Thursday, December 19

Mini Reviews: December 19th Edition [Nintendo Switch eShop]

The Talos Principle [Nindie Choice!] - Among the indie titles that I’ve played and loved on the PC there aren’t too many that still haven’t made their way to Switch. With the release of The Talos Principle the list continues to get smaller. This is a first-person puzzler that features a variety of smart brain teasers that will challenge you to take some relatively simple mechanics and run with them in order to progress. Throw in a fair amount of philosophy, reflections on humanity, and well-hidden secrets and it’s a very approachable game just about anyone should be able to enjoy. Just be prepared for some bouts of frustration along the way as the expectation is you’ll ponder and work through new situations by working things out, there doesn’t tend to be much hand holding to get you up to speed.

Cardpocalypse [Nindie Choice!] - While deck building and battling games were never something I got into physically, I’ll admit that in the digital space they’ve managed to get me pretty hooked. While we’re still somehow waiting on the well-known Hearthstone to make its way to Switch (I hope), with smart titles like Cardpocalypse available it hasn’t been too painful to wait. What makes the title notable is the schoolyard RPG aspect of it, where you’ll play the new kid in town trying to make friends and build a solid deck along the way. If you’re just looking to get down to business you’ll have the option to do that as well to a degree, but the joy here is in navigating Jess through the travails of Elementary School clique politics with some smart deck building and opportunities for customization along the way.

Williams Pinball: Volume 5 [Nindie Choice!] - As a self-avowed lover of pinball, especially anything to do with classic Williams tables, I’m perpetually excited to see what new tables the folks at Zen Studios have converted this time. In the case of Volume 5 they may actually have delivered a pack with no clear tag-along table of weaker renown, all 3 are well-known and highly-regarded, if not necessarily at the top of the food chain. I’d consider Tales of the Arabian Nights to be the strongest entry in the bunch, offering satisfying ramp play, great effects and sound, and overall just a satisfying experience. Next there’s No Good Gofers, a popular table inspired by the Caddyshack movies. While it was never a table I loved it undoubtedly has character, a sense of humor, and offers a challenge, though the overall “flow” of the table wasn’t something I ever got in tune with. Last, but not least, there’s Cirqus Voltaire, an incredibly flash table with a very distinctive personality and design but one I always felt has a very “hungry” center opening. Perhaps the only thing I’d consider a letdown, though it is pretty tangential, is that the enhancements made to the tables overall feel more lacking in substance than some more recent packs. They look nice and jazz things up a little but they’re making no improvement of substance to play. Still, since that feature isn’t something everyone appreciates anyway it does little to detract from the overall quality of this new pack.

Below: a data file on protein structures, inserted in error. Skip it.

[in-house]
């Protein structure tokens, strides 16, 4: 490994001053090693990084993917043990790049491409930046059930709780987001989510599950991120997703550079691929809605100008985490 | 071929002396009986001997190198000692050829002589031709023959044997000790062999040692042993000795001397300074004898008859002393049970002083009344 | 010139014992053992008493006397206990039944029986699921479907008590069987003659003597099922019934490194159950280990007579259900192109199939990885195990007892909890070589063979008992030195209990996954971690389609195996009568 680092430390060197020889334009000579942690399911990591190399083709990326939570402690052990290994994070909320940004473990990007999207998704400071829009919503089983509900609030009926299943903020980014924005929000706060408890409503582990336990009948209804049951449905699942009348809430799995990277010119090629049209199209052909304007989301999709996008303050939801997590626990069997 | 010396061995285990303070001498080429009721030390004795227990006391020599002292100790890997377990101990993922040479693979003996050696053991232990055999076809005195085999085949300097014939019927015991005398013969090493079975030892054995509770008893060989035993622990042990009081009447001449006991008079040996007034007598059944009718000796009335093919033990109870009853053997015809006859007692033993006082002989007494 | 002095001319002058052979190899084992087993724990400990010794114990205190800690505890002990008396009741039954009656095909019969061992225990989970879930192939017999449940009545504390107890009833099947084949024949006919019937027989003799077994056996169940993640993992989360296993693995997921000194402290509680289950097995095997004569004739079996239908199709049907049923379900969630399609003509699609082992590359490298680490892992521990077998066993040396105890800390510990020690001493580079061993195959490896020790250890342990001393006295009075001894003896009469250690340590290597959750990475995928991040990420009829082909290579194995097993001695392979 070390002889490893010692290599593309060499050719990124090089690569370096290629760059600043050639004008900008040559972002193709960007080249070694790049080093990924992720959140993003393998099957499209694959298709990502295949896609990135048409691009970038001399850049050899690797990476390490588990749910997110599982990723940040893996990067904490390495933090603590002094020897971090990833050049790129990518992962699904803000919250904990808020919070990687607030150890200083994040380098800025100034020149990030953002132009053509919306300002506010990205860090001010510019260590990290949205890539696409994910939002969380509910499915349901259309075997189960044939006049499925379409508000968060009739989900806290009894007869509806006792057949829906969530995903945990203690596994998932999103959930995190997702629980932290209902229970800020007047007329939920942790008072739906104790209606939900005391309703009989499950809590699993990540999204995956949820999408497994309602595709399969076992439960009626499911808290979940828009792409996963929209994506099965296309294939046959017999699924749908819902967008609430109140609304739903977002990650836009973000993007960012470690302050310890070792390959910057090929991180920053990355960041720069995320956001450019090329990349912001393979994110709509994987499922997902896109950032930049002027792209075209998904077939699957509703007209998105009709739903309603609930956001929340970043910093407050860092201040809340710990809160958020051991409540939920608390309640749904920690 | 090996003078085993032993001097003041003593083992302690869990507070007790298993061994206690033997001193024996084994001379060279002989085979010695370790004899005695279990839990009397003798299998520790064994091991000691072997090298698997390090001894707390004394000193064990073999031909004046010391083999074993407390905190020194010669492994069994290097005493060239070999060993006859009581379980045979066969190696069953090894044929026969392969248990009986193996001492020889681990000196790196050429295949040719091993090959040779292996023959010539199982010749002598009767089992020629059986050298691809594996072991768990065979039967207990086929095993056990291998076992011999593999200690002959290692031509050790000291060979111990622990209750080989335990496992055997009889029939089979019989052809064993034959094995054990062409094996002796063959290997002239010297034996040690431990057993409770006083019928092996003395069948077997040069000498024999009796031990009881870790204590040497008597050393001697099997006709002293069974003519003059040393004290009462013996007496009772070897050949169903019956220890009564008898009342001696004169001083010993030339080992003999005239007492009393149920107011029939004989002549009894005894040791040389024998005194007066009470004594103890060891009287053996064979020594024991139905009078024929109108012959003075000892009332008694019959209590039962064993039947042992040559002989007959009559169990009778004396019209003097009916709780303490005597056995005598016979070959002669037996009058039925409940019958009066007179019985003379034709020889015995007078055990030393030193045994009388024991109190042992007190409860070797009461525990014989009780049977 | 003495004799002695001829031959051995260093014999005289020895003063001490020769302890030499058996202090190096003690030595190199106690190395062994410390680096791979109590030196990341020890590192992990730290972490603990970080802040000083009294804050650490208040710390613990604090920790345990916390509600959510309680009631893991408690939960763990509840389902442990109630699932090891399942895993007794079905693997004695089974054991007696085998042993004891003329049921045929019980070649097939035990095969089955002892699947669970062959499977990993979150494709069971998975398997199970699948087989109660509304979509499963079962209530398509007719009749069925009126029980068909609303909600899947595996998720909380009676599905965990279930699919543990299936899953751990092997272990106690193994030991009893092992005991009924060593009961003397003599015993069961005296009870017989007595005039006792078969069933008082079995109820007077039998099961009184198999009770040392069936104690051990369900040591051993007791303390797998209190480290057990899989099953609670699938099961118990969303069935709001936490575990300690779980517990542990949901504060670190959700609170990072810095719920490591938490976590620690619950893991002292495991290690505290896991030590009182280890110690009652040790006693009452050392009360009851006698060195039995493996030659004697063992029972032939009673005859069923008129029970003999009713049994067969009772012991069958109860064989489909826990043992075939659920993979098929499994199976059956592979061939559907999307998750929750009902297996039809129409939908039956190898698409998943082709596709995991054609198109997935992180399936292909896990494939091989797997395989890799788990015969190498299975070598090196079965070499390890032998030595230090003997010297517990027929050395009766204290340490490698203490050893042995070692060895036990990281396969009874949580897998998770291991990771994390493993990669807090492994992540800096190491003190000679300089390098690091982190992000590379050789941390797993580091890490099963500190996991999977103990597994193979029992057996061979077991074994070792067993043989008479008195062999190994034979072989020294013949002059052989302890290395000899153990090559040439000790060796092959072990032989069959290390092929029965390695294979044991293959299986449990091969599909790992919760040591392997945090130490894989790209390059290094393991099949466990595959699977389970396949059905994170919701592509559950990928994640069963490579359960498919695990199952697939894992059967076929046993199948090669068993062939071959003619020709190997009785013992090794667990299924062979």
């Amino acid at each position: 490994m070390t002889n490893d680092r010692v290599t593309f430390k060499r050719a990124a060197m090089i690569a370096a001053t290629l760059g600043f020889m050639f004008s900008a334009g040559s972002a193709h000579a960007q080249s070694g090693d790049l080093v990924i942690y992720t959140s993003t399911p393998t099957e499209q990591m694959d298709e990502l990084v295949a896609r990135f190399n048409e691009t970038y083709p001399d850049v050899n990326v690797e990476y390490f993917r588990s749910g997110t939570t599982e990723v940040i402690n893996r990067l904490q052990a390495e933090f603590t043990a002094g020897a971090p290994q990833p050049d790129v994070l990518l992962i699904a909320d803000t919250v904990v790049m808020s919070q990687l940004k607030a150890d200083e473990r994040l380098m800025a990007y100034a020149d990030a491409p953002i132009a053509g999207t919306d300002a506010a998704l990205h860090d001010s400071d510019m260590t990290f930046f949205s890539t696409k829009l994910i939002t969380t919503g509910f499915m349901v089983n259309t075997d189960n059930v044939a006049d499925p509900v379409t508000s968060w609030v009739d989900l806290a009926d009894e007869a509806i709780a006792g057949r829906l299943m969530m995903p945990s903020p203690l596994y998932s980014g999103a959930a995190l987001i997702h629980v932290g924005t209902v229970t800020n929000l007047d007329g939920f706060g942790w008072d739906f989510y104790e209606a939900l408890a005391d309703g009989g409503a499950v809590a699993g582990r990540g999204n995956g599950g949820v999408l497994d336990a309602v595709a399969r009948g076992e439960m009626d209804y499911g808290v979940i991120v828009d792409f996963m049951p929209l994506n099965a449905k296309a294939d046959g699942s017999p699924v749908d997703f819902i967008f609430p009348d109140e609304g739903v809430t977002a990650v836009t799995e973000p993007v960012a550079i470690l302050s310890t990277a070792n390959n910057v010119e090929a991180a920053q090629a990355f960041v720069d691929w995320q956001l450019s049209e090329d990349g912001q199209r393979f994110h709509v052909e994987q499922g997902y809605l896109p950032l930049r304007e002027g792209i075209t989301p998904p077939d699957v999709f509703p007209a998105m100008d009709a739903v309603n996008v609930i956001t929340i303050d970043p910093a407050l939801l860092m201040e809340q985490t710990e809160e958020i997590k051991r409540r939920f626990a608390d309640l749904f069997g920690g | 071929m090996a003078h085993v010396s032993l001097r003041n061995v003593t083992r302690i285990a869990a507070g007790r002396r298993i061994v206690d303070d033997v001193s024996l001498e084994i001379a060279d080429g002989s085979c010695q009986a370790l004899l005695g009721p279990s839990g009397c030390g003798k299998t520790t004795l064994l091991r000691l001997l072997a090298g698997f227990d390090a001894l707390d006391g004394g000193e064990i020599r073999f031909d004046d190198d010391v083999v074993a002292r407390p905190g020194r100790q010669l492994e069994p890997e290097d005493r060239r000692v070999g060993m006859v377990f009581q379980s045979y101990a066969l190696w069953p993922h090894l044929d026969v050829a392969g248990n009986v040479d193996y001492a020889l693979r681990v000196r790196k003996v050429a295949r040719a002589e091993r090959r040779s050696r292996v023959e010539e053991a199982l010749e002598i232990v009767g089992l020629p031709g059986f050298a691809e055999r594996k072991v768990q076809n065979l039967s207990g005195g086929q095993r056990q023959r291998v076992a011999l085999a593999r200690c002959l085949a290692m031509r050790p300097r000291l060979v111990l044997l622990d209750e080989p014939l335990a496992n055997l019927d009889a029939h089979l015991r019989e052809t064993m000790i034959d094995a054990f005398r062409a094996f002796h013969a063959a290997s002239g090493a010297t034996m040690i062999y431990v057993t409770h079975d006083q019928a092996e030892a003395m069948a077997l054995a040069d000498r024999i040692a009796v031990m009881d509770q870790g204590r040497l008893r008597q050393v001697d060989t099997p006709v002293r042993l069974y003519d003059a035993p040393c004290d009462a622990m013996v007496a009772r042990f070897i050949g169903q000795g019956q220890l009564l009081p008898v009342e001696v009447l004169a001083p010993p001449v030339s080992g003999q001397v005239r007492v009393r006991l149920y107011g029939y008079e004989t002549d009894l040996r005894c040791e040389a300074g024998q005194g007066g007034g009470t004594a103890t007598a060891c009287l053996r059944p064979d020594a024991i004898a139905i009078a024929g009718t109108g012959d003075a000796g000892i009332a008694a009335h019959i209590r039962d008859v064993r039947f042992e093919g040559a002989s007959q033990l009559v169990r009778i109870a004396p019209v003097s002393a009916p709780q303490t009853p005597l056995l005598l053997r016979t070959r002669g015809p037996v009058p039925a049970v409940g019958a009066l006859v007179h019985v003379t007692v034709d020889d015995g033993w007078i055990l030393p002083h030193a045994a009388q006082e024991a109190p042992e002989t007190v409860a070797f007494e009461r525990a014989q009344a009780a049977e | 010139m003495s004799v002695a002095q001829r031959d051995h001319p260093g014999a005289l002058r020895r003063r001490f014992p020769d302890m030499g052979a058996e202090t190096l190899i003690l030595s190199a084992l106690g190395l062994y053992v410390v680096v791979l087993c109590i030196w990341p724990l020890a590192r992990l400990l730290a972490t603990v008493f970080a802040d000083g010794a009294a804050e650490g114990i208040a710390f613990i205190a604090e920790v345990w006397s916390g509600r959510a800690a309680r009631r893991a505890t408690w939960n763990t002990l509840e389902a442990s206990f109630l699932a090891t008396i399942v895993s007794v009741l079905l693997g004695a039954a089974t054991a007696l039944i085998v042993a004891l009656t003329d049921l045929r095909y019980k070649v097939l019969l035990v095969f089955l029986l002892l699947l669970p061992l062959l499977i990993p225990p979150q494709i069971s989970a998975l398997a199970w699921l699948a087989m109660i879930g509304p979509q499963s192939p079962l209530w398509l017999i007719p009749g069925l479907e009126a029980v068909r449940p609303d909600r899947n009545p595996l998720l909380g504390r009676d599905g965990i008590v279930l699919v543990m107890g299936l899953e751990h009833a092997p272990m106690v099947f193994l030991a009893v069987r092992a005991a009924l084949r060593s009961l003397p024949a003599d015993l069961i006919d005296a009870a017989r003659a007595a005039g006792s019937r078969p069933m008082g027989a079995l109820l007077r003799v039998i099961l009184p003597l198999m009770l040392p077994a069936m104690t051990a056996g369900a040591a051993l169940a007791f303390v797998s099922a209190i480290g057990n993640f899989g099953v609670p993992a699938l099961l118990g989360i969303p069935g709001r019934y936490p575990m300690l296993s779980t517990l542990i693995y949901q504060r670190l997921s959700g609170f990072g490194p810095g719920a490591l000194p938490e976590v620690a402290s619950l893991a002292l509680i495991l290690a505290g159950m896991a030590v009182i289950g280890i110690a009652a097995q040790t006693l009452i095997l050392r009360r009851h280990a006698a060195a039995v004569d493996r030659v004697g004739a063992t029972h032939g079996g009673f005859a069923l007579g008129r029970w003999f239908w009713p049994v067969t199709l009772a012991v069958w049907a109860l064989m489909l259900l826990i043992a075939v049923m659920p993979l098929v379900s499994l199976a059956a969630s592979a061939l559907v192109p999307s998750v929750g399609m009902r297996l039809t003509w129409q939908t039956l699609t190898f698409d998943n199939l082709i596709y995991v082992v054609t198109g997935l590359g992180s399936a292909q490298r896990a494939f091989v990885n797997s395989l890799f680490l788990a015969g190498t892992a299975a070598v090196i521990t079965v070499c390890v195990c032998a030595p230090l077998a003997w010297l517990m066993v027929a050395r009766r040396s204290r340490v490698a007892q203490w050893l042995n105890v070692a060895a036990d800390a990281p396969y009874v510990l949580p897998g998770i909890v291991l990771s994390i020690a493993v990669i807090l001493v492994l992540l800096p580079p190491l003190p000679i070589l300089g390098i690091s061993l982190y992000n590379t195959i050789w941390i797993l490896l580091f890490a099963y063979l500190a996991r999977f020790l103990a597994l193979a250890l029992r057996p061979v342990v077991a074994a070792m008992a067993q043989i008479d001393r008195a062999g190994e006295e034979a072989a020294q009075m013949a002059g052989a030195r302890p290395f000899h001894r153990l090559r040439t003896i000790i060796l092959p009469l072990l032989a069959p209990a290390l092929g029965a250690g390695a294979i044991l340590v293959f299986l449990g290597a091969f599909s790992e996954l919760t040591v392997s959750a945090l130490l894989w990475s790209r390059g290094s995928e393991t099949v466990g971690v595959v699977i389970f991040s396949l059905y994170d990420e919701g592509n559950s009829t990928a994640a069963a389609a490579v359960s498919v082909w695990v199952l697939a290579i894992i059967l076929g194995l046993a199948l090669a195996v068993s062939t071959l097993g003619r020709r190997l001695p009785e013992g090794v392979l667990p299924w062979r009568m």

Event Horizon: Space Defense - If you’re looking for a space shooter with a decent dose of strategy thrown into the mix this may be an option for you. While you’re able to control one ship you can move around with to engage enemy fighters as you progress you’ll be able to get new craft, hire other pilots to help you out, and upgrade your space station itself with improved defenses. The problem is that in general the interfaces and how things flow are just plain clunky and little explanation is offered up to help you come to terms with it all. You’ll just end up noodling around in the menus and experimenting to figure out what’s available to you and then work out what’s best to do through trial and error. If the overall experience were more rewarding perhaps there’d be a payoff to that investment but there’s just no stand-out aspect to the game, across the board at best it’s just acceptable at best.

GENSOU SkyDrift - While I’m a fan of games that are weird or unusual there’s definitely still a need for the underlying gameplay to be solid in order for the experience to have merit. Obviously inspired by Mario Kart Double Dash, SkyDrift has elements of that series that are easily recognizable and some of the settings and tracks even feel vaguely familiar. What’s missing is any sort of nuance or charm though as mechanically the racing itself is clunky, the power-ups are generally lackluster and unintuitive, and the experience as a whole is a bit of a head scratcher. You can compete locally or online (I don’t imagine this particular game will fare well in the longevity department but could be wrong) as well as take on the Campaign mode but it’s honestly overall a pretty bland affair. Perhaps Touhou or more general fans of anime may like the quirkiness of it all but from a pure gameplay perspective there are better Mario Kart-alikes on the system.